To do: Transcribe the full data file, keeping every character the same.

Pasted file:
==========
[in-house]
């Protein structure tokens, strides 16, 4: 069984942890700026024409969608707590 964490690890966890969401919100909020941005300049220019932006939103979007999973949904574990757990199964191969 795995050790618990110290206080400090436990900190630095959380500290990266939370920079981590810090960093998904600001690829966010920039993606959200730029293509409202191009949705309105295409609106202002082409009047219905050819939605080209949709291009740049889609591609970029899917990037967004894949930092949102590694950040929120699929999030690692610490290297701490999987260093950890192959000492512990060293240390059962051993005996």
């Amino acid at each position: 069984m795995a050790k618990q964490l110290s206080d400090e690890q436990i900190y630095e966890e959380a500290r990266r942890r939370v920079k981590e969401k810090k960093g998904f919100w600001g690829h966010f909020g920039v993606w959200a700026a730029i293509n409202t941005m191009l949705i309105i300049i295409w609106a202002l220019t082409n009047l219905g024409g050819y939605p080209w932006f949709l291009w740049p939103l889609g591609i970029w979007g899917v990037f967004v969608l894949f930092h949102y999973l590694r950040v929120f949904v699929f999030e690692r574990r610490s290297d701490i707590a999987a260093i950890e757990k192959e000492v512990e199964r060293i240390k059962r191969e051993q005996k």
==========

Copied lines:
[in-house]
């Protein structure tokens, strides 16, 4: 069984942890700026024409969608707590 964490690890966890969401919100909020941005300049220019932006939103979007999973949904574990757990199964191969 795995050790618990110290206080400090436990900190630095959380500290990266939370920079981590810090960093998904600001690829966010920039993606959200730029293509409202191009949705309105295409609106202002082409009047219905050819939605080209949709291009740049889609591609970029899917990037967004894949930092949102590694950040929120699929999030690692610490290297701490999987260093950890192959000492512990060293240390059962051993005996």
């Amino acid at each position: 069984m795995a050790k618990q964490l110290s206080d400090e690890q436990i900190y630095e966890e959380a500290r990266r942890r939370v920079k981590e969401k810090k960093g998904f919100w600001g690829h966010f909020g920039v993606w959200a700026a730029i293509n409202t941005m191009l949705i309105i300049i295409w609106a202002l220019t082409n009047l219905g024409g050819y939605p080209w932006f949709l291009w740049p939103l889609g591609i970029w979007g899917v990037f967004v969608l894949f930092h949102y999973l590694r950040v929120f949904v699929f999030e690692r574990r610490s290297d701490i707590a999987a260093i950890e757990k192959e000492v512990e199964r060293i240390k059962r191969e051993q005996k």